3 questions to… Marc Perronnin, on the occasion of the publication of Issues in Health Economics (229), February 2018: Complementary Health Insurance in 2014: 5% Had no Cover and 12% of the Poorest 20% of Households Had no Cover, with the collaboration of Alexis Louvel
We wanted to offer an overview of the complementary health insurance cover before the generalisation of the employer-based complementary health insurance came into force. We relied on the data from the Health, Health Care and Insurance Survey (ESPS) 2014, which was published this year (Célant and Rochereau, 2017). The aim was to clearly identify the populations that benefit and those that do not, and to describe their profiles. We studied these populations in terms of socio-economic characteristics (income, age, employment, etc.), health status, and types of health coverage and contracts (when they had them). For example, beneficiaries of group contracts feel better reimbursed than those with individual contracts.
The long-term objective is to be able to study the effects of the generalisation of employer-based complementary health insurance before and after its implementation. Does it make it possible to reach populations without complementary coverage and thus reduce inequalities in access to this coverage? The next Employer-sponsored Complementary Health Insurance Survey (PSCE, Enquête Protection sociale complémentaire d’entreprise), will help answer some of these questions.
The rate of people declaring themselves without complementary health insurance is 5%. It has remained unchanged since 2008, despite the increase in the poverty rate over the period, but thanks to schemes such as Universal Complementary Health Insurance (CMU-C, Couverture maladie universelle complémentaire) or the Health Insurance Voucher Plan (ACS, l'Aide au paiement d'une complémentaire santé).
The absence of complementary health insurance is strongly linked to income: nearly 16% of unemployed people do not benefit from it, 12% of low-income people, 9% of housewives, 8% of people without a diploma and 7% of single-parent families. On the other hand, there are more people without cover among those perceived to be in poor health and among young adults between the ages of 20 and 29.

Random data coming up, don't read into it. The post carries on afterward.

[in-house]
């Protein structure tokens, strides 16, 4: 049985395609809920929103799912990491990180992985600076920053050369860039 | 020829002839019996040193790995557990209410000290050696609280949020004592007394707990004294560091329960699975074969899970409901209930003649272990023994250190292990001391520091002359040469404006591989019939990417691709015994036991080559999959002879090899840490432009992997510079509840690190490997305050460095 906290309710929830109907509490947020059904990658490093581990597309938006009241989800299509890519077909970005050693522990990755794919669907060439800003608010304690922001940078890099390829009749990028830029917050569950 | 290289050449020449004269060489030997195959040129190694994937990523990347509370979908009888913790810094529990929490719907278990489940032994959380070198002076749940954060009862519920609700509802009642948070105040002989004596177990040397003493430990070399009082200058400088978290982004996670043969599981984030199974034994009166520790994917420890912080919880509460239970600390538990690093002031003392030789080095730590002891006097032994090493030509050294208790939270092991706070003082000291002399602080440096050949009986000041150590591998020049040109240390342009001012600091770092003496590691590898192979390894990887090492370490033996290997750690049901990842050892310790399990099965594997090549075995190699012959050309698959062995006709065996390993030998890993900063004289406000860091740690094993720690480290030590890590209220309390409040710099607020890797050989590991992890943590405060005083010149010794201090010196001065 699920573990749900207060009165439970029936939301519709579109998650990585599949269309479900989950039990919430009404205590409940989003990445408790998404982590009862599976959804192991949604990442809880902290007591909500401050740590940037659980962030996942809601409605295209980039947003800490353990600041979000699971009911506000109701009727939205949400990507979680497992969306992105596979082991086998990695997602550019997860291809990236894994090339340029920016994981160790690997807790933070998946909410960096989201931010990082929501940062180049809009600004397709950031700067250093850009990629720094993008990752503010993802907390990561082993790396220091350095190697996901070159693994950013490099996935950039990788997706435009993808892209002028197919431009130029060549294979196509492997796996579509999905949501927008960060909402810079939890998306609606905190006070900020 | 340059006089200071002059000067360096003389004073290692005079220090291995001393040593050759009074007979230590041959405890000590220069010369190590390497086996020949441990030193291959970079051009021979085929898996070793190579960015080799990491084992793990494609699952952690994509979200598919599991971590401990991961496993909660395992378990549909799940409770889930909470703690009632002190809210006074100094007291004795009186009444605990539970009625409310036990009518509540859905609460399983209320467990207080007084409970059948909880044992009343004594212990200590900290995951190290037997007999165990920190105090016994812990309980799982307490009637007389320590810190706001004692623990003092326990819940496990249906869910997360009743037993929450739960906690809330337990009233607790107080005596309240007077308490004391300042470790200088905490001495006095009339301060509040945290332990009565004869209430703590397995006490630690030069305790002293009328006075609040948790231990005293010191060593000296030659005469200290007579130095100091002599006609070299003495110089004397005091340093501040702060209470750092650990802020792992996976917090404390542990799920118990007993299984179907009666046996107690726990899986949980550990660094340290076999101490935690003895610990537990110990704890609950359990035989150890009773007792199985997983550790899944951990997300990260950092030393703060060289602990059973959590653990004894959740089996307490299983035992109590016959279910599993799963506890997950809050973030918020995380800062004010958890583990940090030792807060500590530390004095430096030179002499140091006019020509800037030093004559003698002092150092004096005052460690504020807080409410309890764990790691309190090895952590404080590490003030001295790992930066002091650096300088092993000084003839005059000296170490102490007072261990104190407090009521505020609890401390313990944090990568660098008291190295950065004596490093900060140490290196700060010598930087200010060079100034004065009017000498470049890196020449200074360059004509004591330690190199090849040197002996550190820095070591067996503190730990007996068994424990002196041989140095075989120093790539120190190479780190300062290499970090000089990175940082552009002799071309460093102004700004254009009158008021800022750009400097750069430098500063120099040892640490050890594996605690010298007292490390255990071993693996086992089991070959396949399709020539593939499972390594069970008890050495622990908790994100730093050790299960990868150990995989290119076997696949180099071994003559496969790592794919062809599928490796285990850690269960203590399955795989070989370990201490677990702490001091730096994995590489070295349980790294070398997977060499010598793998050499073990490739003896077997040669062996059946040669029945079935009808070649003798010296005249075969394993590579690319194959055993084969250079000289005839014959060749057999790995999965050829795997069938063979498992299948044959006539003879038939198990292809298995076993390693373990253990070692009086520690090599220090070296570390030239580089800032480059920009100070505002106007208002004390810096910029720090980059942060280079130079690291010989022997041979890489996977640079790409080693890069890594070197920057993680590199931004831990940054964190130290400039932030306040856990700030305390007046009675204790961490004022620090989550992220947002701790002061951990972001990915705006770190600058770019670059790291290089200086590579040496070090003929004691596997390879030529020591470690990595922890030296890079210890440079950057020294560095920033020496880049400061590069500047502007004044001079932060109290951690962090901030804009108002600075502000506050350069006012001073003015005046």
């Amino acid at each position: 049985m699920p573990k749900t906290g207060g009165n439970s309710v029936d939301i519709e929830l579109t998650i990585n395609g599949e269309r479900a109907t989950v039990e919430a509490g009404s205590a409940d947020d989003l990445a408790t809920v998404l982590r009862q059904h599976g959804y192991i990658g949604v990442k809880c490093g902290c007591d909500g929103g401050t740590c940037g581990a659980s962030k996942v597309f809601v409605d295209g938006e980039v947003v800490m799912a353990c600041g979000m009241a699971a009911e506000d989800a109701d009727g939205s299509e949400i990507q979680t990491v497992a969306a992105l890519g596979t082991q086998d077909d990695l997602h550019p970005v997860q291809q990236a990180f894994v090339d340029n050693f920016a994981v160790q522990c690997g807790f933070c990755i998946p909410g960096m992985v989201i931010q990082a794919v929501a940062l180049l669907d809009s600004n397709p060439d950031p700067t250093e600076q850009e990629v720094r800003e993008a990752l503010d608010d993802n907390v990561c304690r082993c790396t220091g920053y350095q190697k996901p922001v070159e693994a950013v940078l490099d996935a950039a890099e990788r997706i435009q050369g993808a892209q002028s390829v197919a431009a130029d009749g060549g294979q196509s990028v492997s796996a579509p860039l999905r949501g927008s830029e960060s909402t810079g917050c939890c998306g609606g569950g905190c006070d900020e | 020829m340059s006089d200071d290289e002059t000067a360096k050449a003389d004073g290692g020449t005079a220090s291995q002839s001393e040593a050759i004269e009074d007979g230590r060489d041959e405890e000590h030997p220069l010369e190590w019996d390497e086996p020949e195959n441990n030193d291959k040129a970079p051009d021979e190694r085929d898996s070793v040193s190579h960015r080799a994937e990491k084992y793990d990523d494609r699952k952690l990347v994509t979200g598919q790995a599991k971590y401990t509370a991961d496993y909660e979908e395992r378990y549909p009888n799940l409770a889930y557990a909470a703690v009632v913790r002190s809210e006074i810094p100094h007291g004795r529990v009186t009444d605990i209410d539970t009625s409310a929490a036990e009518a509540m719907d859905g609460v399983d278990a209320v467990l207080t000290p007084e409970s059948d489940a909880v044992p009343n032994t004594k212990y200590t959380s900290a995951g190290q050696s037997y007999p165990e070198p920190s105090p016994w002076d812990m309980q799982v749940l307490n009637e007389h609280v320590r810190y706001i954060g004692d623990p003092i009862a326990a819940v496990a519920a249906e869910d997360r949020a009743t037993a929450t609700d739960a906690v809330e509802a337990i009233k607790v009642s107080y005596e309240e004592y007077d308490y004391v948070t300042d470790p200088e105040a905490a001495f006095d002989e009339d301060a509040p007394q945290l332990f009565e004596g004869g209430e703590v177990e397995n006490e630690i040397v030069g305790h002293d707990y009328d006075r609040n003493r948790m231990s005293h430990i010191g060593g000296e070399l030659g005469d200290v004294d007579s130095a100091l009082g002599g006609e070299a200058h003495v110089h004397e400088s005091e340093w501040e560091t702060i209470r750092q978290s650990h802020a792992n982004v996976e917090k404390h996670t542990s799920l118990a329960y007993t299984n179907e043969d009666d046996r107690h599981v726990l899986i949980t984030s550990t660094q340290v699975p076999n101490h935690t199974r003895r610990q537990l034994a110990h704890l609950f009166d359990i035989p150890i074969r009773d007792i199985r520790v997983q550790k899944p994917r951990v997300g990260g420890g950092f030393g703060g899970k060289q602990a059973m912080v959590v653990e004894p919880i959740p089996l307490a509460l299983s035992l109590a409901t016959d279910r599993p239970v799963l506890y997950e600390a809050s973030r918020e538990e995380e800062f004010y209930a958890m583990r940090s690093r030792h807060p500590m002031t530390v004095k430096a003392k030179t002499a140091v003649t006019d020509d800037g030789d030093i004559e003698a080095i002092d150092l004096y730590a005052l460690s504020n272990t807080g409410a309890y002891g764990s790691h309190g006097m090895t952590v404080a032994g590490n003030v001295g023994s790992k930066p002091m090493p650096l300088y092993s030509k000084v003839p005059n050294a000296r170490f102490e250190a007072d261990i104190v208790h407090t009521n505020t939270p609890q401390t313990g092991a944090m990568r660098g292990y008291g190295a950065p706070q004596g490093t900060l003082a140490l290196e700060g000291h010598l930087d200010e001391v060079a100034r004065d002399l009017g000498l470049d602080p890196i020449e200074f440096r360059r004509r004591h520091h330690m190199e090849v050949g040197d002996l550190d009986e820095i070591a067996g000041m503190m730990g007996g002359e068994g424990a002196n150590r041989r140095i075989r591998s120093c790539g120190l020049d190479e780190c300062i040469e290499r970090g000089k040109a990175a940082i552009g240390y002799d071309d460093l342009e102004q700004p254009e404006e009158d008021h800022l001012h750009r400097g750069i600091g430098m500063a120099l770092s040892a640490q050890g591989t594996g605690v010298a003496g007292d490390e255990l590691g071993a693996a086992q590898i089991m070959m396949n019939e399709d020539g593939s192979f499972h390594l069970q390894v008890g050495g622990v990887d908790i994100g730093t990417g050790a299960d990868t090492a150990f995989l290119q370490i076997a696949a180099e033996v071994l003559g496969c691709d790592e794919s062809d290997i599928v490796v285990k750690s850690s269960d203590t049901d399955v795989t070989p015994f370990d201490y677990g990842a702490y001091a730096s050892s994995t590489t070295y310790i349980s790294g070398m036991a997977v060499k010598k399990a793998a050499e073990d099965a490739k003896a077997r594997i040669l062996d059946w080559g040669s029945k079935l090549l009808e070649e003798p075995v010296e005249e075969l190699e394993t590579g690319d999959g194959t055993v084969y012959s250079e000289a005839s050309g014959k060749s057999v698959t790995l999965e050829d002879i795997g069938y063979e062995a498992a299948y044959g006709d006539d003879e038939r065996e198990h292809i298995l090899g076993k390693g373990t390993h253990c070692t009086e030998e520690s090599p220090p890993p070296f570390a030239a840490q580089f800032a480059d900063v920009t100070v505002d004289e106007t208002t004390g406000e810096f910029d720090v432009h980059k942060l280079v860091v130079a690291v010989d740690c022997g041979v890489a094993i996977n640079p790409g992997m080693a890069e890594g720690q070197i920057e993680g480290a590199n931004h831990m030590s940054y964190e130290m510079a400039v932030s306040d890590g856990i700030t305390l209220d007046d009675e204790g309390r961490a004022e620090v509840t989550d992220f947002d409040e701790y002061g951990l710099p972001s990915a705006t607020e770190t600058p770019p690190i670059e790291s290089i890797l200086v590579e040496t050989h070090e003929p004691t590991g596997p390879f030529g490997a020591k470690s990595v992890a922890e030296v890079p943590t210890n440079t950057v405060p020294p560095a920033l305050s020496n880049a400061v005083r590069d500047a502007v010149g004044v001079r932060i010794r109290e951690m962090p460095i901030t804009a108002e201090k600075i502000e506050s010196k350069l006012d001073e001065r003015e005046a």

Among the working population, which is mainly covered, 3.3% of employees in the private sector do not benefit from any complementary health insurance. This is also the case for 5.5% of the self-employed and 1.4% of public sector employees. As regards employer-based complementary health insurance, the socio-professional categories least covered by this type of contract are, on the one hand, commercial employees (47%) and unskilled workers (49%) and, on the other hand, the youngest employees (40% of employees under 30 compared with 30% of 30-60 year-olds) and women (34% compared with 27% of men).
It can be assumed that, in the private sector, employees will be much more often covered by employer-based complementary health insurance after the generalisation of this coverage. Nevertheless, the extent of this increase and its impact on the coverage of beneficiaries will depend on the number of exemptions from membership and on the number of employer-based contracts that can be extended to relatives. For the beneficiaries of a group contract, there will always be better pricing conditions than for the beneficiaries of individual contracts.
The outcome is more uncertain concerning levels of cover, as it is conditional on employers, who did not offer cover, subscribe or not to reimbursements above the legal minimum. On the other hand, public sector employees, the self-employed and pensioners will not benefit from the extension of this cover, unless their spouse or other family member can make them benefit from it as an employee of the private sector.
Most of these populations are covered, but they more often report being poorly reimbursed for additional fees charged by specialists, for glasses and dental prostheses. The new specifications for responsible contracts, including the obligation to reimburse patients'contributions for almost all care and capping certain benefits, could help reduce this gap between individual and group contracts.
Interview by Anna Marek